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Cancer Res. 2011 Jan 1;71(1):106-15. doi: 10.1158/0008-5472.CAN-10-2732.

Dose-dependent effects of focal fractionated irradiation on secondary malignant neoplasms in Nf1 mutant mice.

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Department of Radiation Oncology, University of California, San Francisco, California 94158, USA.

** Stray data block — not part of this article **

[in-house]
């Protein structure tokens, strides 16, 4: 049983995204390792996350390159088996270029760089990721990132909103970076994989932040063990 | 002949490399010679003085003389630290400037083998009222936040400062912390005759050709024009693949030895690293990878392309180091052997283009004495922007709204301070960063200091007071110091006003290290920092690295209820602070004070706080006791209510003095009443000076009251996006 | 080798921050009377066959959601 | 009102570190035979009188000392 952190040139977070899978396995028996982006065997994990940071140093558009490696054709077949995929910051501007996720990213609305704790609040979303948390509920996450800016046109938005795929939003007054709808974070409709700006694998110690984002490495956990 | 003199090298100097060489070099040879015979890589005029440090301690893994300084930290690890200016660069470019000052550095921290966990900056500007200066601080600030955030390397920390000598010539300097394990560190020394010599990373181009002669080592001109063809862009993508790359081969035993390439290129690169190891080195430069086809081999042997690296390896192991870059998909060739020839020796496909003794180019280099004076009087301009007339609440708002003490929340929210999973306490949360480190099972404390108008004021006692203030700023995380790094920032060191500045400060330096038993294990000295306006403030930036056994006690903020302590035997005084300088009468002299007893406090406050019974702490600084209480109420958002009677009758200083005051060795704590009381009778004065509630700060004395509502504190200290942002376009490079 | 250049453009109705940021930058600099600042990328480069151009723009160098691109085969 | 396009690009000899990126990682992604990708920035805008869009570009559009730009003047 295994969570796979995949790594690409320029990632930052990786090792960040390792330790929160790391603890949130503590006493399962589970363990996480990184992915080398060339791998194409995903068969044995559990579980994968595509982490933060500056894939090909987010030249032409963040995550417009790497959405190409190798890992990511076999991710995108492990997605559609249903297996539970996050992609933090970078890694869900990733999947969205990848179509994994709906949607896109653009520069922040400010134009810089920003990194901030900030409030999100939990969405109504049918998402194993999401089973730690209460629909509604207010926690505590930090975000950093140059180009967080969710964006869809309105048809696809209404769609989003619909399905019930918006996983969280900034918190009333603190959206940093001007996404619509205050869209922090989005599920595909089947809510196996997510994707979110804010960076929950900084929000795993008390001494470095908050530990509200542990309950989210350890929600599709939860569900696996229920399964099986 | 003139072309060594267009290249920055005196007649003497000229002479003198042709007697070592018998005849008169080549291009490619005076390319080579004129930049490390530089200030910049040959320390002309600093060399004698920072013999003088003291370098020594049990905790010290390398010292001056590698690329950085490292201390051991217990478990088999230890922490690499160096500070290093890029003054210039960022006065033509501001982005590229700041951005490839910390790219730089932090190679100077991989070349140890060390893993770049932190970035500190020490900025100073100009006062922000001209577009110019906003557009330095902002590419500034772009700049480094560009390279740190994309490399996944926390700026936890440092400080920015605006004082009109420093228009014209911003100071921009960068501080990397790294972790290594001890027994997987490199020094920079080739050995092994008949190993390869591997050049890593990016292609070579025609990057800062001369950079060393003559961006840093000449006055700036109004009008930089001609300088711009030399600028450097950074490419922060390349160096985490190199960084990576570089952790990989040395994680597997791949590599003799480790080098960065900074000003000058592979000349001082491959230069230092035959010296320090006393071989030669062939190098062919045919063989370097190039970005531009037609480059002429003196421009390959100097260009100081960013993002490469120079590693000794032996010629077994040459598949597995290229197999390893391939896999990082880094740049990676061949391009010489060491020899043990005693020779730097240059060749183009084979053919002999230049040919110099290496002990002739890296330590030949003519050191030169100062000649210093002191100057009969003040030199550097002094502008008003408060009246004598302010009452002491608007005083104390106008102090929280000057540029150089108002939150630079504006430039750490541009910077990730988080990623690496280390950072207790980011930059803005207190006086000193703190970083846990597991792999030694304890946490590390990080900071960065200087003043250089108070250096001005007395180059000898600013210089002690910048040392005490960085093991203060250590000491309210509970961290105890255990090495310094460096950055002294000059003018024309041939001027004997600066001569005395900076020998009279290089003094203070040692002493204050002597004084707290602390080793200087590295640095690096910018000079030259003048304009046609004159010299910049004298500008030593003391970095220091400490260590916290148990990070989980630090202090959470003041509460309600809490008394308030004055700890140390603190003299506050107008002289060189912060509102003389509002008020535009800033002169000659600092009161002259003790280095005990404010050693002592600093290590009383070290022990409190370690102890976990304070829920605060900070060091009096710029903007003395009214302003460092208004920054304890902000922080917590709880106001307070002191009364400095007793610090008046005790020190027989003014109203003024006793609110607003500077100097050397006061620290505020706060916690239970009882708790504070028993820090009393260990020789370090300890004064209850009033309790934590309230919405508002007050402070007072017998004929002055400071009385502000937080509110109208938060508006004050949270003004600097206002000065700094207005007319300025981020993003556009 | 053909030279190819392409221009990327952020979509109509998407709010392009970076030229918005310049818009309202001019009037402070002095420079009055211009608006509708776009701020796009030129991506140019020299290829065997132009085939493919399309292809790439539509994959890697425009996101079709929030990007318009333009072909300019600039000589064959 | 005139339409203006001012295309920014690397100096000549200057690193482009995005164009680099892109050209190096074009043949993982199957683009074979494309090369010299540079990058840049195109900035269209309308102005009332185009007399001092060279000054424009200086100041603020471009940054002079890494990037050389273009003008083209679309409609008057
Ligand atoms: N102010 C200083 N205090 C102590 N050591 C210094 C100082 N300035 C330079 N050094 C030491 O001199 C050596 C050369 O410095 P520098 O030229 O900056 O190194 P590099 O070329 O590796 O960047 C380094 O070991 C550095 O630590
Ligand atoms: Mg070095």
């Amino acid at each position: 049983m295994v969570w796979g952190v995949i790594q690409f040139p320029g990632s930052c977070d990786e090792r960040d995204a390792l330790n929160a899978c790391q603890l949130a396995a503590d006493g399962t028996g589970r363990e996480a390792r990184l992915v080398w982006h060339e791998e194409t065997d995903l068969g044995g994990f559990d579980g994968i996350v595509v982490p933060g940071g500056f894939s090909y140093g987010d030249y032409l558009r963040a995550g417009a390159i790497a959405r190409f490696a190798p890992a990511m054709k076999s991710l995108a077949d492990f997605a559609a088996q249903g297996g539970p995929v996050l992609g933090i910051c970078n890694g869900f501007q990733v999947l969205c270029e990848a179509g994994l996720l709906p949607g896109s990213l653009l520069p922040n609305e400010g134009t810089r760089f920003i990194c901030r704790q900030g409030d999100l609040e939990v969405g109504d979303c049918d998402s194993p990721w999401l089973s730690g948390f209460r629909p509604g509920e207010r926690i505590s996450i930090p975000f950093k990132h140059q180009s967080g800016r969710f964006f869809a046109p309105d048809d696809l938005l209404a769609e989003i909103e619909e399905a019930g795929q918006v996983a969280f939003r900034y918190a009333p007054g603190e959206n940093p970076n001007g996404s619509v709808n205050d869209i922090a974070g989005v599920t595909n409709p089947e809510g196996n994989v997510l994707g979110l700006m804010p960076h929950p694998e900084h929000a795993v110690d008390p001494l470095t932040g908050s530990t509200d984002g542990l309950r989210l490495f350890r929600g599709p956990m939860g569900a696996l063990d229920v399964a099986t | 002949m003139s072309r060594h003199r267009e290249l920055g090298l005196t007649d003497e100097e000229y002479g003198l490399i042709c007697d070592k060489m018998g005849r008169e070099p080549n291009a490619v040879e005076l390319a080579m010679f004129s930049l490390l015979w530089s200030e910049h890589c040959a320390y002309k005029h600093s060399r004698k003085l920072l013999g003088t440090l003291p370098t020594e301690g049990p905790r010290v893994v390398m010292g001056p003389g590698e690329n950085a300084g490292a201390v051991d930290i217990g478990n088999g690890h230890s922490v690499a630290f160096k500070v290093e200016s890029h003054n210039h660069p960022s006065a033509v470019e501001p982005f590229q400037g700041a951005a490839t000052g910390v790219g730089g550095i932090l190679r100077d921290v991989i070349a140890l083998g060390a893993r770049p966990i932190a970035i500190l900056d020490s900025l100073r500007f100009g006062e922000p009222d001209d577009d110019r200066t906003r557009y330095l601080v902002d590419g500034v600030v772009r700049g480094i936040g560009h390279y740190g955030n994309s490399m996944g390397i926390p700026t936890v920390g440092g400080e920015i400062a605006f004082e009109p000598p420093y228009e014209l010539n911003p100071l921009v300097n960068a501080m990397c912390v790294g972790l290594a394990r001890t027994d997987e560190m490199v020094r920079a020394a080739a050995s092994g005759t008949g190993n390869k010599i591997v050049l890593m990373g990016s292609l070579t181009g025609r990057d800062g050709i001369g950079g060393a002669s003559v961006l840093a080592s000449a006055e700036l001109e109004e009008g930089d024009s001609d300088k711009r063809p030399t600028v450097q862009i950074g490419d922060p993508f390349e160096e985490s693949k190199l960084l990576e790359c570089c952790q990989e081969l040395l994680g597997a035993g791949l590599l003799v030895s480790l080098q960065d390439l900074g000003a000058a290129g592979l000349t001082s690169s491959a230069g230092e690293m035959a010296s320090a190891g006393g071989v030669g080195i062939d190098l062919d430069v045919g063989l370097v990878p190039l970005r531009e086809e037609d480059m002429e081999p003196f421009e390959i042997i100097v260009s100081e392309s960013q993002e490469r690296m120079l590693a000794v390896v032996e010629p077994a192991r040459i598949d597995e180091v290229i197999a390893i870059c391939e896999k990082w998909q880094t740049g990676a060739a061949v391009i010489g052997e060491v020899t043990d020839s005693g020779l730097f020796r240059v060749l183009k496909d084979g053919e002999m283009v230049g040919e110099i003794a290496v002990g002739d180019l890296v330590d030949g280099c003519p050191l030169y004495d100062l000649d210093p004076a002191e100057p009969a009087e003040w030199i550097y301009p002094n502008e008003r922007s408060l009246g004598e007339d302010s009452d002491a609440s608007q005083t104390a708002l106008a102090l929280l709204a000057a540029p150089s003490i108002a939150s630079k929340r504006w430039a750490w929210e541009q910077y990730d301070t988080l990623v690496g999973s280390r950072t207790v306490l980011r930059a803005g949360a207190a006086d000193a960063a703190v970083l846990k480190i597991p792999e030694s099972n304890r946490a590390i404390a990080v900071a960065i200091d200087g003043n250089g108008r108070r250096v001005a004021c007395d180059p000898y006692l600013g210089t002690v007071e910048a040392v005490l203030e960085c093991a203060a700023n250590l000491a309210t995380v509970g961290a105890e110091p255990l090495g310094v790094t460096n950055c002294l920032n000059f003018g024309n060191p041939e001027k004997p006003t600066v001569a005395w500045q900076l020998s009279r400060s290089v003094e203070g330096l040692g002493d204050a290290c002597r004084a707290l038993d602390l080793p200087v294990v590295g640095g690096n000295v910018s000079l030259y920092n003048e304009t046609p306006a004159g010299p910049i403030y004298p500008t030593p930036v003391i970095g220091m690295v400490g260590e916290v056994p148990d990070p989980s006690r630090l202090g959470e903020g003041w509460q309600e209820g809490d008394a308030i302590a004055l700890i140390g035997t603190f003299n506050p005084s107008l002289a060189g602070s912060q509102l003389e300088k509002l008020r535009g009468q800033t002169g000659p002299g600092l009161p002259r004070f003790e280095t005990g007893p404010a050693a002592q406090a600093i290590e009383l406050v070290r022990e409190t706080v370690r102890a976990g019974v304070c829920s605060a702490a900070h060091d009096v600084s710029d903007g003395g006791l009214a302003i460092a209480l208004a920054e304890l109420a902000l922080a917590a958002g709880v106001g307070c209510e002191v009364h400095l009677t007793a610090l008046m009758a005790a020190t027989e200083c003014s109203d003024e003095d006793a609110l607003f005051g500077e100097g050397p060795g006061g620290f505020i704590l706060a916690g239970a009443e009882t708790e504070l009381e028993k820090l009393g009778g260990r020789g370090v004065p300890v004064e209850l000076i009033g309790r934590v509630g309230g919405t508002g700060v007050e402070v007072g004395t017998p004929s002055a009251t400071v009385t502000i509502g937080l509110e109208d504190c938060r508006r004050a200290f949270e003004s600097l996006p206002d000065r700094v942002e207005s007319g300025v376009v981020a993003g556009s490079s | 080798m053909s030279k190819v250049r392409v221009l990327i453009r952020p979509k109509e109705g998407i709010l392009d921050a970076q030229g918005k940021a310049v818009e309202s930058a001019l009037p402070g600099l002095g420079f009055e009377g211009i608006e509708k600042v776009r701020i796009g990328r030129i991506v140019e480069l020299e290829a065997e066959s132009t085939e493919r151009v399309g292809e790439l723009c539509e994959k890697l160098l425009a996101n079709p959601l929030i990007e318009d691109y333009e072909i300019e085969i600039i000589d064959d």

Secondary malignant neoplasms (SMN) are increasingly common complications of cancer therapy that have proven difficult to model in mice. Clinical observations suggest that the development of SMN correlates with radiation dose; however, this relationship has not been investigated systematically. We developed a novel procedure for administering fractionated cranial irradiation (CI) and investigated the incidence and spectrum of cancer in control and heterozygous Nf1 mutant mice irradiated to a moderate (15 Gy) or high dose (30 Gy). Heterozygous Nf1 inactivation cooperated with CI to induce solid tumors and myeloid malignancies, with mice developing many of the most common SMNs found in human patients. CI-induced malignancies segregated according to radiation dose as Nf1(+/-) mice developed predominately hematologic abnormalities after 15 Gy, whereas solid tumors predominated at 30 Gy, suggesting that radiation dose thresholds exist for hematologic and nonhematologic cancers. Genetic and biochemical studies revealed discrete patterns of somatic Nf1 and Trp53 inactivation and we observed hyperactive Ras signaling in many radiation-induced solid tumors. This technique for administering focal fractionated irradiation will facilitate mechanistic and translational studies of SMNs.

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